The trip begins in Vancouver at the mouth of the Fraser River. Through British Columbia’s mountain ranges the crew paddled along mountain lakes andcycled, hiked, and snowshoed through mountain passes with canoes overhead or in tow. The expedition crossed the Rocky Mountain continental divide via the historic Howse Pass. Once over the divide the crew descended into the North Saskatchewan River and across the Great Plains. Throughout the summer months, the Odyssey proceeded east amid record flooding in Manitoba, through small Canadian Shield sheltered lakes separated by countless portages, and past the cliffs and islands the Great Lakes. With the onset of fall, the crew rode the tides of the St. Lawrence, portaged into the St. John River basin, and coasted to the Bay of Fundy.
They overcome gruelling portages, clouds of mosquitoes, food shortages, persistent wind and waves, freighter traffic, poison ivy, and having six independent people being interdependent, continuously for six months. They are quick to delight in the beauty of the scenery surrounding them and the simplicity of travelling with everything needed in their boats for survival and creating a home at every campsite.
The Cross Canada Canoe Odyssey was born out of a love of fresh water and fueled by a lust for adventure. As the Royal Canadian Geographic Society’s 2011 Expedition of the Year, the Odyssey strove to advocate for the importance of freshwater to Canada and partnered with organizations that are working hard to benefit Canadian waterways: the Nature Conservancy of Canada and Canadian Heritage Rivers System.
Experience a fresh view of Canada from the water, an absolutely important aspect of the Canadian environment, heritage and cultural identity.
Professor John Pomeroy was recently asked by the Calgary Herald for his thoughts on the likely risks to North American ski resorts of diminishing alpine snowpacks as a result of changing climatic conditions.
Both modelled projections of future snowpack, and trends derived from data gathered over recent decades, strongly indicate that there is a risk of many mountain ranges in the western USA and Canada moving into the transient snow zone, and that this is likely to occur well within the coming century.
One of twenty press conferences at the Fall Meeting of the American Geophysical Union (AGU – 15-19 December in San Francisco, California) focused on CH snowmelt research.
- MSc student Stacey Dumanski is studying increased spring and early summer flooding in the prairies due to changing climate and wetland drainage.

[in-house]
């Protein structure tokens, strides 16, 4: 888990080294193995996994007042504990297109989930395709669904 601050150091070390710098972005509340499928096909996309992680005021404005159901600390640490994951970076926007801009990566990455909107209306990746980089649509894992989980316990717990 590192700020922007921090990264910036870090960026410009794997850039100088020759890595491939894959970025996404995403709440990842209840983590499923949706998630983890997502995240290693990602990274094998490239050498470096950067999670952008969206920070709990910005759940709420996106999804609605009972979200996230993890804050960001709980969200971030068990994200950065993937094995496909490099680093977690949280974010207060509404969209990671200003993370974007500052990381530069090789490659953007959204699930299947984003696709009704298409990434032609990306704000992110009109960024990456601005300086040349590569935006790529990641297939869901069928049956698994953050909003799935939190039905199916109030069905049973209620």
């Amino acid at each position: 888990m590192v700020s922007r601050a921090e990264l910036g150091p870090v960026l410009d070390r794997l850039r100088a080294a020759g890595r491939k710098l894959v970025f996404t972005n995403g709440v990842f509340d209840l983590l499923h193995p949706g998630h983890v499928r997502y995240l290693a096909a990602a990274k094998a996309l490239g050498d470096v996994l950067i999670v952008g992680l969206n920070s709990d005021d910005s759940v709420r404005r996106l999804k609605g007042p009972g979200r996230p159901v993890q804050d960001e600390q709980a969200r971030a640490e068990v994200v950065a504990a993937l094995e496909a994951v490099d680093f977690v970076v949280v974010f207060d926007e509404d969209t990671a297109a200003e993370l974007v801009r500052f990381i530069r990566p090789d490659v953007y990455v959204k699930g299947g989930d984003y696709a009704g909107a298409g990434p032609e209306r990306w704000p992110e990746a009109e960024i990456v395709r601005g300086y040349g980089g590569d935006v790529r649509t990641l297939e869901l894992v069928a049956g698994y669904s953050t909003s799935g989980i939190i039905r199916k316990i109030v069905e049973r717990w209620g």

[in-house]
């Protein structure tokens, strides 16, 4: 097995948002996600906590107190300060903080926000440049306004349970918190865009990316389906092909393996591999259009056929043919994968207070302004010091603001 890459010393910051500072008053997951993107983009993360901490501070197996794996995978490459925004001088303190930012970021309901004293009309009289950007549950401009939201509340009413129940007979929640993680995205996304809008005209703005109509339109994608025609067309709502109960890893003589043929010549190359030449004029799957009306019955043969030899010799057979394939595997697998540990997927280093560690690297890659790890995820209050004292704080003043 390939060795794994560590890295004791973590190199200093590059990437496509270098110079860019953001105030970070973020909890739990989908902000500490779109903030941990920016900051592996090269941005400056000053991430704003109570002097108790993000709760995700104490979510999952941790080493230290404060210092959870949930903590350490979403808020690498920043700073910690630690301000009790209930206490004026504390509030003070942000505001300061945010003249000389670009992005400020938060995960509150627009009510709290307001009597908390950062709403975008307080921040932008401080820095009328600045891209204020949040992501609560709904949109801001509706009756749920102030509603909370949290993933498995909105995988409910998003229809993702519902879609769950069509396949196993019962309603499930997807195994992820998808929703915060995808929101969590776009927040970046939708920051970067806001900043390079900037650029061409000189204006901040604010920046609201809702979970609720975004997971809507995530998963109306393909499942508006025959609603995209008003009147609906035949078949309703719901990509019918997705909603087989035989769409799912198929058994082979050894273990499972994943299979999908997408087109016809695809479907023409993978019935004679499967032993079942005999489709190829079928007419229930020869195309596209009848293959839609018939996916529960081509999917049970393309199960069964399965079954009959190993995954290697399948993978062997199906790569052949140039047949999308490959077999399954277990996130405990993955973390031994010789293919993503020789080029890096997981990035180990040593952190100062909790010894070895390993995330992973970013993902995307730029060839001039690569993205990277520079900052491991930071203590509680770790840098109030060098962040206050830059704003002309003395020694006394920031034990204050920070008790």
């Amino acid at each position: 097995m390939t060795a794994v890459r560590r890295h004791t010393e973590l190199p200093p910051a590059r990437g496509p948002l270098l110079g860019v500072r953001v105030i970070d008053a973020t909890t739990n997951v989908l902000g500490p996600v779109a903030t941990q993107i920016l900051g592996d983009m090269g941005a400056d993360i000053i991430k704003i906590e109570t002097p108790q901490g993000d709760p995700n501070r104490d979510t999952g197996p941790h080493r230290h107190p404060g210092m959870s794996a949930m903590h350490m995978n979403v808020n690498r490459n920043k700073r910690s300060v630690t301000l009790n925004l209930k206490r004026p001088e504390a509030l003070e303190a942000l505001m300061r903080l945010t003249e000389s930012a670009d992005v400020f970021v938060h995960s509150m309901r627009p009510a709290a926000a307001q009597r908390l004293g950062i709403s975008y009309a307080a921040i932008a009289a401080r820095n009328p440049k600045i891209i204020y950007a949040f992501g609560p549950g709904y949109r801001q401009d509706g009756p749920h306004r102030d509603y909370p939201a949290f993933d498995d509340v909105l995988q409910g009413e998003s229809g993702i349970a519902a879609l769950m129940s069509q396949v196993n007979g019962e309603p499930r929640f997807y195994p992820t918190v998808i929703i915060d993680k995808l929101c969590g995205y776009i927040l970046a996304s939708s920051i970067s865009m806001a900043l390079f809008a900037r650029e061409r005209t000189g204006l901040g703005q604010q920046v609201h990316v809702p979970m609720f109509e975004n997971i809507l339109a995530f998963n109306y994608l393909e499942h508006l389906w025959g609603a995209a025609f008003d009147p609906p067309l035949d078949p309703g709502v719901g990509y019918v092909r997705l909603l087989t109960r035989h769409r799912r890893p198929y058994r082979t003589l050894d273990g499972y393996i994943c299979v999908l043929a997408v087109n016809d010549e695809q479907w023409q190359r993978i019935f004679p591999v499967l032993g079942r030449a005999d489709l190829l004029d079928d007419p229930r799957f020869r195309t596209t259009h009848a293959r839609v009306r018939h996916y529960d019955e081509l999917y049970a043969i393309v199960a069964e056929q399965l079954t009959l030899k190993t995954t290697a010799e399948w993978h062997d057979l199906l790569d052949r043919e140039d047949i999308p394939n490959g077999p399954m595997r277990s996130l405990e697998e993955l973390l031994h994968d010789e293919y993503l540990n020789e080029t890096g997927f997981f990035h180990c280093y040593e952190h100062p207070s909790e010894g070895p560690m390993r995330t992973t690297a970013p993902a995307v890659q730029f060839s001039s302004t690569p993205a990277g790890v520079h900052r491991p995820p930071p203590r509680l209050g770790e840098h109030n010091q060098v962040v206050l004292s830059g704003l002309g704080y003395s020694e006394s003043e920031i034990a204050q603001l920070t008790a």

- Dr Danny Marks is a CCRN collaborator studying rain-on-snow melt in the US Pacific NW.
- Prof. John Pomeroy’s presentation discussed the June 2013 rain-on-snow event which contributed to flood generation in the headwaters of the Saskatchewan River Basin in the Canadian Rockies. It was also covered in an article by the Calgary Herald, available in its original form here, and as a PDF here.
The conference is available for online streaming here.
CH Post-Doctoral Fellow Dr Colin Whitfield, together with CH’s Dr Cherie Westbrook and colleagues from the Global Institute for Water Security and School of Environment and Sustainability, recently published a research paper describing the environmental ramifications of beaver population recoveries around the globe.
The paper, in The Royal Swedish Academy of Sciences’ journal AMBIO, is available here: releases describing the new knowledge it has generated are available from Springer, and from the U of S Media Relations office (here and here).
The National Post also ran an article on the paper in its December 19th issue, here.
A select group of Centre for Hydrology graduate students and postdoctoral fellows will be presenting previews of their thesis proposals, research findings, and forthcoming AGU talks at a special CH seminar. The full order of battle is available here.
The seminar will be held in 146 Kirk Hall on Wednesday 10th December in Kirk Hall from 10am-12:30pm (Saskatchewan time).
All invited, feel free to pass on to colleagues that may be interested.